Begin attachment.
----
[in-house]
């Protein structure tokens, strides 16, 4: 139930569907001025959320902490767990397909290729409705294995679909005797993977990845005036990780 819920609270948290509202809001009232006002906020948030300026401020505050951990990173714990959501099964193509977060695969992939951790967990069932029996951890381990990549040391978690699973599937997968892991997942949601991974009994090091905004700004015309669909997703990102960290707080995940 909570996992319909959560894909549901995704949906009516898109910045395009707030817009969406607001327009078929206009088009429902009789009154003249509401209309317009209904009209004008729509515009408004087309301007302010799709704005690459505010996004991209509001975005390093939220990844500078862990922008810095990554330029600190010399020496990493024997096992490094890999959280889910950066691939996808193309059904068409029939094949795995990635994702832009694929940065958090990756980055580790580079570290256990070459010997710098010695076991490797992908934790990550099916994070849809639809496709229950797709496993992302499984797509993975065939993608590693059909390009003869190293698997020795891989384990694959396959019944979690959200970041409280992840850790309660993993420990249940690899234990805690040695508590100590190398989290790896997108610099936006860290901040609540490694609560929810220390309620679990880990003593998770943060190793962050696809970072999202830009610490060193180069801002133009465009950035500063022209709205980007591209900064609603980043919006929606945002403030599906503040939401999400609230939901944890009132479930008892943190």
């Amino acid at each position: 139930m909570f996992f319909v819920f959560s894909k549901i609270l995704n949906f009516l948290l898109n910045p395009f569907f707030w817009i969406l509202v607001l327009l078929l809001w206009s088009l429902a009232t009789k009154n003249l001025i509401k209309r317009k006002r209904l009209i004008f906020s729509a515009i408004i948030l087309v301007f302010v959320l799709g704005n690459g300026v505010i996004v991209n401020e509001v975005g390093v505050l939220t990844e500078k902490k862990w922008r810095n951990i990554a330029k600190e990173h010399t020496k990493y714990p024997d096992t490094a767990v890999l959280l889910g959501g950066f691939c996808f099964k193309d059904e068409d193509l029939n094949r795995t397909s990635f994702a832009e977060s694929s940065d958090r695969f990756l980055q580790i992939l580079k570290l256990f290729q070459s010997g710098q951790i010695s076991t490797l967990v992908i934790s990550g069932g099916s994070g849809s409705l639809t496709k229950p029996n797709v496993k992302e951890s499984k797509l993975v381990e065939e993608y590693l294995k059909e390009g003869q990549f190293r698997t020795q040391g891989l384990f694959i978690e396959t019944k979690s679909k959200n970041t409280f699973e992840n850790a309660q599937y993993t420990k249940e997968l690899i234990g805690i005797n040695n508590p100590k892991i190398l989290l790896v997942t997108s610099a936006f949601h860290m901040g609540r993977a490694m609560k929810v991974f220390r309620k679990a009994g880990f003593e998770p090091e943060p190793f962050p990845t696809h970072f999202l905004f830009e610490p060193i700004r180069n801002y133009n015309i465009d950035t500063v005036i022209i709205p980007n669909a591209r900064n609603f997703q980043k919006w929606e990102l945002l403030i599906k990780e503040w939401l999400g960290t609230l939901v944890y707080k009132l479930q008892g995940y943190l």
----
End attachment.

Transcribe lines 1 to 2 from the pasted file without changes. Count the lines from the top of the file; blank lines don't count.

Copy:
[in-house]
């Protein structure tokens, strides 16, 4: 139930569907001025959320902490767990397909290729409705294995679909005797993977990845005036990780 819920609270948290509202809001009232006002906020948030300026401020505050951990990173714990959501099964193509977060695969992939951790967990069932029996951890381990990549040391978690699973599937997968892991997942949601991974009994090091905004700004015309669909997703990102960290707080995940 909570996992319909959560894909549901995704949906009516898109910045395009707030817009969406607001327009078929206009088009429902009789009154003249509401209309317009209904009209004008729509515009408004087309301007302010799709704005690459505010996004991209509001975005390093939220990844500078862990922008810095990554330029600190010399020496990493024997096992490094890999959280889910950066691939996808193309059904068409029939094949795995990635994702832009694929940065958090990756980055580790580079570290256990070459010997710098010695076991490797992908934790990550099916994070849809639809496709229950797709496993992302499984797509993975065939993608590693059909390009003869190293698997020795891989384990694959396959019944979690959200970041409280992840850790309660993993420990249940690899234990805690040695508590100590190398989290790896997108610099936006860290901040609540490694609560929810220390309620679990880990003593998770943060190793962050696809970072999202830009610490060193180069801002133009465009950035500063022209709205980007591209900064609603980043919006929606945002403030599906503040939401999400609230939901944890009132479930008892943190």